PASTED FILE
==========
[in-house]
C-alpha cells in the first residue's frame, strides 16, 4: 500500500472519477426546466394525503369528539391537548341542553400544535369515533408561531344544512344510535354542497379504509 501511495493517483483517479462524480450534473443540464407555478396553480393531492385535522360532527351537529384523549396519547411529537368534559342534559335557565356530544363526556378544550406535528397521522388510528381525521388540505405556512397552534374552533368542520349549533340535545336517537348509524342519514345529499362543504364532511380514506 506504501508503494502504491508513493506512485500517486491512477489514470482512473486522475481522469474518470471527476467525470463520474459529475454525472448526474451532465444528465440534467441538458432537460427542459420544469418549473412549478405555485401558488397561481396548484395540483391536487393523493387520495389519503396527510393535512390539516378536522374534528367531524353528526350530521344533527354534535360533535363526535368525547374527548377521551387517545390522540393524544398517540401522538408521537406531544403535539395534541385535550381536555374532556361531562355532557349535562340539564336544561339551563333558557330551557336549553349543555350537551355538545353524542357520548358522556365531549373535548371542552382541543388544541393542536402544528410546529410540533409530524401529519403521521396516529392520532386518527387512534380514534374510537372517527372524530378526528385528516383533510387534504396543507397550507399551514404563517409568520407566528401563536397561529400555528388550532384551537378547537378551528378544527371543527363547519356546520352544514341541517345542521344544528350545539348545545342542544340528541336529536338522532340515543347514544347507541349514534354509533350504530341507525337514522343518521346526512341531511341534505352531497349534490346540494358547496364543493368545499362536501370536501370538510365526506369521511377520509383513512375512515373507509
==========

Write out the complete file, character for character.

[in-house]
C-alpha cells in the first residue's frame, strides 16, 4: 500500500472519477426546466394525503369528539391537548341542553400544535369515533408561531344544512344510535354542497379504509 501511495493517483483517479462524480450534473443540464407555478396553480393531492385535522360532527351537529384523549396519547411529537368534559342534559335557565356530544363526556378544550406535528397521522388510528381525521388540505405556512397552534374552533368542520349549533340535545336517537348509524342519514345529499362543504364532511380514506 506504501508503494502504491508513493506512485500517486491512477489514470482512473486522475481522469474518470471527476467525470463520474459529475454525472448526474451532465444528465440534467441538458432537460427542459420544469418549473412549478405555485401558488397561481396548484395540483391536487393523493387520495389519503396527510393535512390539516378536522374534528367531524353528526350530521344533527354534535360533535363526535368525547374527548377521551387517545390522540393524544398517540401522538408521537406531544403535539395534541385535550381536555374532556361531562355532557349535562340539564336544561339551563333558557330551557336549553349543555350537551355538545353524542357520548358522556365531549373535548371542552382541543388544541393542536402544528410546529410540533409530524401529519403521521396516529392520532386518527387512534380514534374510537372517527372524530378526528385528516383533510387534504396543507397550507399551514404563517409568520407566528401563536397561529400555528388550532384551537378547537378551528378544527371543527363547519356546520352544514341541517345542521344544528350545539348545545342542544340528541336529536338522532340515543347514544347507541349514534354509533350504530341507525337514522343518521346526512341531511341534505352531497349534490346540494358547496364543493368545499362536501370536501370538510365526506369521511377520509383513512375512515373507509